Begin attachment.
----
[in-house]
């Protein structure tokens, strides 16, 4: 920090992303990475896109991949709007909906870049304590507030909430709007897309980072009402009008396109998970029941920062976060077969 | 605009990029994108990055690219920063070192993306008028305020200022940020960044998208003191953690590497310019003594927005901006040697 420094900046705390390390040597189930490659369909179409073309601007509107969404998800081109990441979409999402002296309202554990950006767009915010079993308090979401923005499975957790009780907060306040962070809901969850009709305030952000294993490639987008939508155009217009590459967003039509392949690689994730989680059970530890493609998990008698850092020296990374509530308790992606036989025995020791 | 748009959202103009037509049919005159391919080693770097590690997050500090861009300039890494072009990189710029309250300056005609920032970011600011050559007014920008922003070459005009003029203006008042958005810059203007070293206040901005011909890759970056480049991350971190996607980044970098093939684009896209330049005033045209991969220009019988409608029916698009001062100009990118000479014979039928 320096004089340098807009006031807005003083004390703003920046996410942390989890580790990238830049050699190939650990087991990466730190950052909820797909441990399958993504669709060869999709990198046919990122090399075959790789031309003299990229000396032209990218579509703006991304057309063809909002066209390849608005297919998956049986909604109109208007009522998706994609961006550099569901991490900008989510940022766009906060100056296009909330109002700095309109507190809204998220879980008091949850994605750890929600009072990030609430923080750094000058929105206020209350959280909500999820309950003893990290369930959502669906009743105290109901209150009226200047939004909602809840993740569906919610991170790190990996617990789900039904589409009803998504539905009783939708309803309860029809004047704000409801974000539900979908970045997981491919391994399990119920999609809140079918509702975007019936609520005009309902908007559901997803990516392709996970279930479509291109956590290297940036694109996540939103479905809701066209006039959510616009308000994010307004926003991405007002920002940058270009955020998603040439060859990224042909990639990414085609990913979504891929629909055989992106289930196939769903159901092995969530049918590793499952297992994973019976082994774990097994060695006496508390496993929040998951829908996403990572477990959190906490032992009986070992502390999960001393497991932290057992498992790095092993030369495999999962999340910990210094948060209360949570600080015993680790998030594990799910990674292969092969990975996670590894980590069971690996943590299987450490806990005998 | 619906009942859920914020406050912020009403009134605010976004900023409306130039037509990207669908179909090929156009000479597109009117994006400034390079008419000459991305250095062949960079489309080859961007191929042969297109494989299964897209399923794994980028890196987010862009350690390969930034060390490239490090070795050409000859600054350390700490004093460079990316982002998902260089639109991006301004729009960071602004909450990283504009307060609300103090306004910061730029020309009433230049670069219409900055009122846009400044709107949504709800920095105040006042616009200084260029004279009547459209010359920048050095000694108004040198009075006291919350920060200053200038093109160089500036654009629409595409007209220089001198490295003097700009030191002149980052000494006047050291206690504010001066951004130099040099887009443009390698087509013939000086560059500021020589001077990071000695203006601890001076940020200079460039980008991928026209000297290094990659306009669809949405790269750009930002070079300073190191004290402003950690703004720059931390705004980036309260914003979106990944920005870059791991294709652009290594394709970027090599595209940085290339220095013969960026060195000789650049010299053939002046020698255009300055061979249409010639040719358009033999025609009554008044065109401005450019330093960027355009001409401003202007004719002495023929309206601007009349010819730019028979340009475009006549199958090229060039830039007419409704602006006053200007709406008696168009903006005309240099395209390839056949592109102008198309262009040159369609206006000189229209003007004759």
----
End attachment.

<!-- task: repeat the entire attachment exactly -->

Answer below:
[in-house]
């Protein structure tokens, strides 16, 4: 920090992303990475896109991949709007909906870049304590507030909430709007897309980072009402009008396109998970029941920062976060077969 | 605009990029994108990055690219920063070192993306008028305020200022940020960044998208003191953690590497310019003594927005901006040697 420094900046705390390390040597189930490659369909179409073309601007509107969404998800081109990441979409999402002296309202554990950006767009915010079993308090979401923005499975957790009780907060306040962070809901969850009709305030952000294993490639987008939508155009217009590459967003039509392949690689994730989680059970530890493609998990008698850092020296990374509530308790992606036989025995020791 | 748009959202103009037509049919005159391919080693770097590690997050500090861009300039890494072009990189710029309250300056005609920032970011600011050559007014920008922003070459005009003029203006008042958005810059203007070293206040901005011909890759970056480049991350971190996607980044970098093939684009896209330049005033045209991969220009019988409608029916698009001062100009990118000479014979039928 320096004089340098807009006031807005003083004390703003920046996410942390989890580790990238830049050699190939650990087991990466730190950052909820797909441990399958993504669709060869999709990198046919990122090399075959790789031309003299990229000396032209990218579509703006991304057309063809909002066209390849608005297919998956049986909604109109208007009522998706994609961006550099569901991490900008989510940022766009906060100056296009909330109002700095309109507190809204998220879980008091949850994605750890929600009072990030609430923080750094000058929105206020209350959280909500999820309950003893990290369930959502669906009743105290109901209150009226200047939004909602809840993740569906919610991170790190990996617990789900039904589409009803998504539905009783939708309803309860029809004047704000409801974000539900979908970045997981491919391994399990119920999609809140079918509702975007019936609520005009309902908007559901997803990516392709996970279930479509291109956590290297940036694109996540939103479905809701066209006039959510616009308000994010307004926003991405007002920002940058270009955020998603040439060859990224042909990639990414085609990913979504891929629909055989992106289930196939769903159901092995969530049918590793499952297992994973019976082994774990097994060695006496508390496993929040998951829908996403990572477990959190906490032992009986070992502390999960001393497991932290057992498992790095092993030369495999999962999340910990210094948060209360949570600080015993680790998030594990799910990674292969092969990975996670590894980590069971690996943590299987450490806990005998 | 619906009942859920914020406050912020009403009134605010976004900023409306130039037509990207669908179909090929156009000479597109009117994006400034390079008419000459991305250095062949960079489309080859961007191929042969297109494989299964897209399923794994980028890196987010862009350690390969930034060390490239490090070795050409000859600054350390700490004093460079990316982002998902260089639109991006301004729009960071602004909450990283504009307060609300103090306004910061730029020309009433230049670069219409900055009122846009400044709107949504709800920095105040006042616009200084260029004279009547459209010359920048050095000694108004040198009075006291919350920060200053200038093109160089500036654009629409595409007209220089001198490295003097700009030191002149980052000494006047050291206690504010001066951004130099040099887009443009390698087509013939000086560059500021020589001077990071000695203006601890001076940020200079460039980008991928026209000297290094990659306009669809949405790269750009930002070079300073190191004290402003950690703004720059931390705004980036309260914003979106990944920005870059791991294709652009290594394709970027090599595209940085290339220095013969960026060195000789650049010299053939002046020698255009300055061979249409010639040719358009033999025609009554008044065109401005450019330093960027355009001409401003202007004719002495023929309206601007009349010819730019028979340009475009006549199958090229060039830039007419409704602006006053200007709406008696168009903006005309240099395209390839056949592109102008198309262009040159369609206006000189229209003007004759």